For still photography, the ideal aspect ratio depends on your goals:
- Printing – Use 4:3 if you plan to print photos at standard sizes. You’ll maximize resolution without cropping.
- Sharing online – 16:9 provides a widescreen view that takes advantage of modern displays. Social media platforms favor this ratio.
- Artistic intent – Choose the ratio that matches your creative vision. 4:3 has a classic mood, while 16:9 is more contemporary.
- Flexibility – Shoot in 4:3 if you want the ability to crop to different orientations later.
4:3 vs. 16:9 for Video
When shooting video, 16:9 widescreen is the standard across most platforms:
- YouTube/Vimeo – The 16:9 HD format displays optimally in online video players. Vertical phone formats are also gaining traction.
- Cinema – Nearly all modern movies use super-wide 2.35:1 aspect ratios. But 16:9 preserves detail better when viewed on home TVs.
- Television – All high definition televisions have 16:9 displays. Matching this avoids black bars.
- Social media – Facebook, Instagram, and Snapchat videos display best at native 16:9 horizontally or 9:16 vertically.
- Live streaming – Services like Twitch have settled on widescreen 16:9 for live broadcasts.
Shooting Tips for Each Aspect Ratio
Here are some composition tips when shooting in 4:3 or 16:9:
4:3 Aspect Ratio
- Frame subjects in the center with balanced space around them.
- Compose portraits with headroom above and the subject centered or slightly off-center.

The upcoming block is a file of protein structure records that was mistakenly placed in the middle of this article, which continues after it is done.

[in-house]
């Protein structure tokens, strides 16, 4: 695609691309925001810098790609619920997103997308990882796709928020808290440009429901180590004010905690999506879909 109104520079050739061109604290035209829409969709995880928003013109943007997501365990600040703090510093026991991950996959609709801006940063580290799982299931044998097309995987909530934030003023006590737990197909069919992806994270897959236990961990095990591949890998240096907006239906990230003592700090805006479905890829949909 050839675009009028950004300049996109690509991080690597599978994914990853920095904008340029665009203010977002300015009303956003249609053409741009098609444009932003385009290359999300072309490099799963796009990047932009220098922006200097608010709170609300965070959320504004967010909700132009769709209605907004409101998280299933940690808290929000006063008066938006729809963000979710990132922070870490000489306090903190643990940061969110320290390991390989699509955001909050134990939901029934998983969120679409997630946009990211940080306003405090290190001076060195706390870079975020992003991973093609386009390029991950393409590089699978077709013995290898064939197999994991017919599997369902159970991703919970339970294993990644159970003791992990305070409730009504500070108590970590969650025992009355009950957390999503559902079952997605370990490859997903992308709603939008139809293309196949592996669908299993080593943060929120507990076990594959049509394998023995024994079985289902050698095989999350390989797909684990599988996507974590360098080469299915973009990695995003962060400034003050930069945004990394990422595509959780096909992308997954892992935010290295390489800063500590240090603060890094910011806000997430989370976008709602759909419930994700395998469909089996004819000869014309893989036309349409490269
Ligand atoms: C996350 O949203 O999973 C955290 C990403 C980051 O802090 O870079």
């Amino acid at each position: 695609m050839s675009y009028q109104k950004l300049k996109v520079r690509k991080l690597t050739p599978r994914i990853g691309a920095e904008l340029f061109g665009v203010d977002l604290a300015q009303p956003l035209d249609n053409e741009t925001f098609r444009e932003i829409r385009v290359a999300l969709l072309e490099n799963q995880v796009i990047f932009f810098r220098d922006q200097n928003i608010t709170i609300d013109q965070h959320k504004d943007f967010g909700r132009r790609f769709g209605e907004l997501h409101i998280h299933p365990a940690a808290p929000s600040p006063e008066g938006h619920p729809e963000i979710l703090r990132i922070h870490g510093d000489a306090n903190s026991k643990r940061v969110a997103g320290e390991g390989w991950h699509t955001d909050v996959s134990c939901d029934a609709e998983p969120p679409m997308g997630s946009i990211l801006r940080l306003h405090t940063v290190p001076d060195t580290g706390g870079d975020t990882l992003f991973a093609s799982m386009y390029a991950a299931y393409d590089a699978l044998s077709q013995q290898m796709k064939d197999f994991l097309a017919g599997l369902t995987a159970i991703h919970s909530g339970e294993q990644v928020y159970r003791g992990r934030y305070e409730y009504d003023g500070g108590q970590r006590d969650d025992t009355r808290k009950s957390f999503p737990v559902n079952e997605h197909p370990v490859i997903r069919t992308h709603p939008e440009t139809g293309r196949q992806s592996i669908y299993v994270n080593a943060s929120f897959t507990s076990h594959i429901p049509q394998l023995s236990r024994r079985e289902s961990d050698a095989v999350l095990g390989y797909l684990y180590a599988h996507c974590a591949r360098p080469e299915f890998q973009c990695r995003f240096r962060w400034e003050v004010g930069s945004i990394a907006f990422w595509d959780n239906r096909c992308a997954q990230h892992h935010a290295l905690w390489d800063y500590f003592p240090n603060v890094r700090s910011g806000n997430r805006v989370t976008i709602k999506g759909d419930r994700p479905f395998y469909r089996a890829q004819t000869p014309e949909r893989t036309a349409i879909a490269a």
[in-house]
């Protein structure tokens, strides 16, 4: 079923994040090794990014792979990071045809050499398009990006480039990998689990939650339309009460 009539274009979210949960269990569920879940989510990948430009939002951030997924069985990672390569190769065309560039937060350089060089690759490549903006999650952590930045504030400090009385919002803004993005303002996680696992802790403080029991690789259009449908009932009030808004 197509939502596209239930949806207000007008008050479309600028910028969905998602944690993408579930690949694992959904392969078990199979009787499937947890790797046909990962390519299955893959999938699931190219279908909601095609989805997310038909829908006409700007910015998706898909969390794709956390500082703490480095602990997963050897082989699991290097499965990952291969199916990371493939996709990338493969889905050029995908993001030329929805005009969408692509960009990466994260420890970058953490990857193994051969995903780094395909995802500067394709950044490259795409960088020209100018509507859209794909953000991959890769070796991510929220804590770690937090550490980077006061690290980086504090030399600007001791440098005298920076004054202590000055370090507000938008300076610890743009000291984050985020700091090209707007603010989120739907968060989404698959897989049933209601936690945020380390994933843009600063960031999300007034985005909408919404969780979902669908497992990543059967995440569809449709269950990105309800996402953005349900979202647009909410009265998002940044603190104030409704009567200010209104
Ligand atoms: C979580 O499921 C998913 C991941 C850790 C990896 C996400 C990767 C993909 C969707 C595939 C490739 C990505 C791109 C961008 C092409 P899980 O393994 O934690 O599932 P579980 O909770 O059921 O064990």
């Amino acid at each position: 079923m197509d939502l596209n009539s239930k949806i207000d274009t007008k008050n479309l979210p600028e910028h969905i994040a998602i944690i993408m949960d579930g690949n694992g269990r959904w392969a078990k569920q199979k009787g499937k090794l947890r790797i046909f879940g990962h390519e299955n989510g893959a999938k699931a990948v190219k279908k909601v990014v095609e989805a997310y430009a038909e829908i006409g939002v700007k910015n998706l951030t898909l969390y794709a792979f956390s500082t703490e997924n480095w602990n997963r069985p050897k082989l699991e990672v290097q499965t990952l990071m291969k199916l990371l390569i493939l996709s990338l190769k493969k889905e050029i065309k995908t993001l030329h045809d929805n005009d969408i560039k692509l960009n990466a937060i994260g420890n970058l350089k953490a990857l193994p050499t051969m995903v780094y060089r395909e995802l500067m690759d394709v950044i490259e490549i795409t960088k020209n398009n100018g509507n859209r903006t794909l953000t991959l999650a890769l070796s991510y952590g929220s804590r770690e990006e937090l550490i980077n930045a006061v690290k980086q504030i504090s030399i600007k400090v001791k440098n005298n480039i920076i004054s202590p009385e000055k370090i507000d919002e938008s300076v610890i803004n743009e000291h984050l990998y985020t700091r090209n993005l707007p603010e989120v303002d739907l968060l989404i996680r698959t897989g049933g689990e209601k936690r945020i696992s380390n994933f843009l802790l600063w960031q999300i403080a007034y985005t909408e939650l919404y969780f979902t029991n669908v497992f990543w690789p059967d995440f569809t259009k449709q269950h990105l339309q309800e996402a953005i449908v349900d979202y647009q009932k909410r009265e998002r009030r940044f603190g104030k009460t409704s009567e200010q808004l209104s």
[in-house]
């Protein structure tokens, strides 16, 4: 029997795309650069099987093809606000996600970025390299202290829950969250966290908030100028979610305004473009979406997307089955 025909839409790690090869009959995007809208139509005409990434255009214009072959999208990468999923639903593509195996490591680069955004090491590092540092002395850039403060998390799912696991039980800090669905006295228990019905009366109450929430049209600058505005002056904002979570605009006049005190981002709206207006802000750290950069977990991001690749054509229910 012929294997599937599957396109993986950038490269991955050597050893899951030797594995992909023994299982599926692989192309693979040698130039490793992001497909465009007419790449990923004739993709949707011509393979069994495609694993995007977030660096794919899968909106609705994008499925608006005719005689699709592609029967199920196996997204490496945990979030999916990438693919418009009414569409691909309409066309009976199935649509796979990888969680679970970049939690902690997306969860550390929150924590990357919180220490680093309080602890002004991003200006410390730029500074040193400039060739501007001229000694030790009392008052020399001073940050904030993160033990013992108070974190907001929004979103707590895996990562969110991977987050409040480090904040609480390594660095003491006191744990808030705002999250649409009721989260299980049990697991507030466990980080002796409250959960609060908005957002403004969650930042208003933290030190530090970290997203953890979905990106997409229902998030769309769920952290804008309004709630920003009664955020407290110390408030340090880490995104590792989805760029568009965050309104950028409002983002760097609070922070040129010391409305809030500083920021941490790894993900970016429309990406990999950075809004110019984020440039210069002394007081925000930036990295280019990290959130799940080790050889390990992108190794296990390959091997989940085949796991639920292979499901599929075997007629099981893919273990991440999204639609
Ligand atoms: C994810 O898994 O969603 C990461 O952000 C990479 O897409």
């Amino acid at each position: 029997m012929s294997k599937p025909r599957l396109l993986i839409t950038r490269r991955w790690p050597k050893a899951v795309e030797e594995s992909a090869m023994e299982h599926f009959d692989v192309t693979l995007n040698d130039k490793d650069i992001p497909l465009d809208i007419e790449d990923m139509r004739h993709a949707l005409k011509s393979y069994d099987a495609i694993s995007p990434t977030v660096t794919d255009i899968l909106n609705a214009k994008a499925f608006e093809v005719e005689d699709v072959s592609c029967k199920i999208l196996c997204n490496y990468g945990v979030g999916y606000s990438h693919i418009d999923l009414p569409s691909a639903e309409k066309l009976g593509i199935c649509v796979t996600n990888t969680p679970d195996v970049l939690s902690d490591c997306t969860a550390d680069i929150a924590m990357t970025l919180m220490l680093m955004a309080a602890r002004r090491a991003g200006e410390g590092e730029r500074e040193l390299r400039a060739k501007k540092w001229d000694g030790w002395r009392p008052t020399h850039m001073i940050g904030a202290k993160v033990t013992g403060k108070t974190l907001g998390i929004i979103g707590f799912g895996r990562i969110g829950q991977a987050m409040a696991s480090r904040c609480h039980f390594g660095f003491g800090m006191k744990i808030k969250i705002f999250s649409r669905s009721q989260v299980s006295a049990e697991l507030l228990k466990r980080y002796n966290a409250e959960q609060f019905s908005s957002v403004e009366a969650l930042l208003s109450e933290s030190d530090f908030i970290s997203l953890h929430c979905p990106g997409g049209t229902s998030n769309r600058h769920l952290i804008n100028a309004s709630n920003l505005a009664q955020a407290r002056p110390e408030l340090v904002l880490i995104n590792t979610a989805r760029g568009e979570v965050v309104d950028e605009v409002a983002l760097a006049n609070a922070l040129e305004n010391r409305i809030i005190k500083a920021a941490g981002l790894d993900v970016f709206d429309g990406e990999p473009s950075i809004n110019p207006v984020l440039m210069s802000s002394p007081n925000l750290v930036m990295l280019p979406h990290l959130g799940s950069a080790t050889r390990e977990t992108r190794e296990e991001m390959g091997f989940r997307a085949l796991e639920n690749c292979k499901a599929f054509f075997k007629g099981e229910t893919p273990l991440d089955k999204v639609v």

- Horizon lines look best positioned at top or bottom third marks.
- Symmetrical, geometric compositions work well.
16:9 Aspect Ratio
- Place key subjects slightly off-center to one side.
- Horizon lines can divide the image in half since you have more vertical space.
- Use the rule of thirds to position subjects and points of interest.
- Look for diagonal lines that draw the eye across the frame.
Converting Between Aspect Ratios
If you need to convert existing images and videos to a different aspect ratio, you have a few options:
- Crop – Cut off the sides or top/bottom to achieve the desired ratio. But this loses image resolution.
- Letterbox or pillarbox – Add black bars to fit a widescreen format into a square frame, or vice versa.
- Anamorphic squeeze – Optically distort the image to fill a new ratio, then stretch it back during playback. This preserves the full content.
- Reframe – For video, digitally zoom and reframe shots to fit various aspect ratios. This gives you flexibility in post-production.
The Bottom Line
The choice between using 4:3 or 16:9 ultimately depends on your specific needs as a photographer or videographer.
Print output and artistic intent favor 4:3 in many cases. But 16:9 widescreen is better suited for modern digital displays and consumption. Consider your goals and audience when deciding which aspect ratio works best.
The good news is that digital cameras and editing software make it easy to convert between ratios. Shoot in the most flexible format for capture, then crop and adjust to fit different viewing contexts.
As content creators, we now have the freedom to leverage both classic and contemporary aspect ratios for maximum visual impact across all media formats.